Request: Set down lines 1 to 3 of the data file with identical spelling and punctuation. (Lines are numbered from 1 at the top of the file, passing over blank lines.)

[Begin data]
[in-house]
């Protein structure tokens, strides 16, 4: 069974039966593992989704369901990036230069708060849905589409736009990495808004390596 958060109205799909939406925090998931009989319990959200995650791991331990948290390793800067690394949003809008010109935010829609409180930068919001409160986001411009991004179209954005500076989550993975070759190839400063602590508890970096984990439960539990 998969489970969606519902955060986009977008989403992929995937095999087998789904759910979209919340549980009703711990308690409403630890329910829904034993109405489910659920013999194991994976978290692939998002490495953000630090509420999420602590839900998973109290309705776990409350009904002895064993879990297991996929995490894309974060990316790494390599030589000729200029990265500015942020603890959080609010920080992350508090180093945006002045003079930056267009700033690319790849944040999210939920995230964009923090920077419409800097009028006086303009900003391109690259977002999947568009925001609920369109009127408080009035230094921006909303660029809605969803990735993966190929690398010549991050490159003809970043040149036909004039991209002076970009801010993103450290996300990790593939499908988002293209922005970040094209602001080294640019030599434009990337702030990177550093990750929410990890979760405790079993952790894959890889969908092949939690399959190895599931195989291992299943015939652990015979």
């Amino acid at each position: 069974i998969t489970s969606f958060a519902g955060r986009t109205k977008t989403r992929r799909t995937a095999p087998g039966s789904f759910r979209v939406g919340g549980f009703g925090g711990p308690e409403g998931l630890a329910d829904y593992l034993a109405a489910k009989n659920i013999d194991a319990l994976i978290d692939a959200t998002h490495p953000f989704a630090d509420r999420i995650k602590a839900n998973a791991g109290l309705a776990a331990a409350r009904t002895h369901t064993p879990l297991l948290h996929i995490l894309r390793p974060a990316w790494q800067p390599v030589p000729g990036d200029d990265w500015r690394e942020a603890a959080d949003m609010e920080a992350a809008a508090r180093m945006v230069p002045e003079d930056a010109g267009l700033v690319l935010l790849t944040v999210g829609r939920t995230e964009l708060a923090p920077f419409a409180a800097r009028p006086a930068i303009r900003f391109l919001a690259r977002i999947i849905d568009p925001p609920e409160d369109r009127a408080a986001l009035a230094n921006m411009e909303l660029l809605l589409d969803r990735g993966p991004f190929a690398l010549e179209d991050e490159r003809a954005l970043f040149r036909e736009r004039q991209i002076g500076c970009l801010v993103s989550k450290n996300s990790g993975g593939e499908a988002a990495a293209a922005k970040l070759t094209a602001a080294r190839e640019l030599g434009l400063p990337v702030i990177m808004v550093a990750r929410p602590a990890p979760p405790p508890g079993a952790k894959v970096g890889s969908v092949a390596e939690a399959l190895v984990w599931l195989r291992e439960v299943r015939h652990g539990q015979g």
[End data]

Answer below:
[in-house]
């Protein structure tokens, strides 16, 4: 069974039966593992989704369901990036230069708060849905589409736009990495808004390596 958060109205799909939406925090998931009989319990959200995650791991331990948290390793800067690394949003809008010109935010829609409180930068919001409160986001411009991004179209954005500076989550993975070759190839400063602590508890970096984990439960539990 998969489970969606519902955060986009977008989403992929995937095999087998789904759910979209919340549980009703711990308690409403630890329910829904034993109405489910659920013999194991994976978290692939998002490495953000630090509420999420602590839900998973109290309705776990409350009904002895064993879990297991996929995490894309974060990316790494390599030589000729200029990265500015942020603890959080609010920080992350508090180093945006002045003079930056267009700033690319790849944040999210939920995230964009923090920077419409800097009028006086303009900003391109690259977002999947568009925001609920369109009127408080009035230094921006909303660029809605969803990735993966190929690398010549991050490159003809970043040149036909004039991209002076970009801010993103450290996300990790593939499908988002293209922005970040094209602001080294640019030599434009990337702030990177550093990750929410990890979760405790079993952790894959890889969908092949939690399959190895599931195989291992299943015939652990015979």
């Amino acid at each position: 069974i998969t489970s969606f958060a519902g955060r986009t109205k977008t989403r992929r799909t995937a095999p087998g039966s789904f759910r979209v939406g919340g549980f009703g925090g711990p308690e409403g998931l630890a329910d829904y593992l034993a109405a489910k009989n659920i013999d194991a319990l994976i978290d692939a959200t998002h490495p953000f989704a630090d509420r999420i995650k602590a839900n998973a791991g109290l309705a776990a331990a409350r009904t002895h369901t064993p879990l297991l948290h996929i995490l894309r390793p974060a990316w790494q800067p390599v030589p000729g990036d200029d990265w500015r690394e942020a603890a959080d949003m609010e920080a992350a809008a508090r180093m945006v230069p002045e003079d930056a010109g267009l700033v690319l935010l790849t944040v999210g829609r939920t995230e964009l708060a923090p920077f419409a409180a800097r009028p006086a930068i303009r900003f391109l919001a690259r977002i999947i849905d568009p925001p609920e409160d369109r009127a408080a986001l009035a230094n921006m411009e909303l660029l809605l589409d969803r990735g993966p991004f190929a690398l010549e179209d991050e490159r003809a954005l970043f040149r036909e736009r004039q991209i002076g500076c970009l801010v993103s989550k450290n996300s990790g993975g593939e499908a988002a990495a293209a922005k970040l070759t094209a602001a080294r190839e640019l030599g434009l400063p990337v702030i990177m808004v550093a990750r929410p602590a990890p979760p405790p508890g079993a952790k894959v970096g890889s969908v092949a390596e939690a399959l190895v984990w599931l195989r291992e439960v299943r015939h652990g539990q015979g």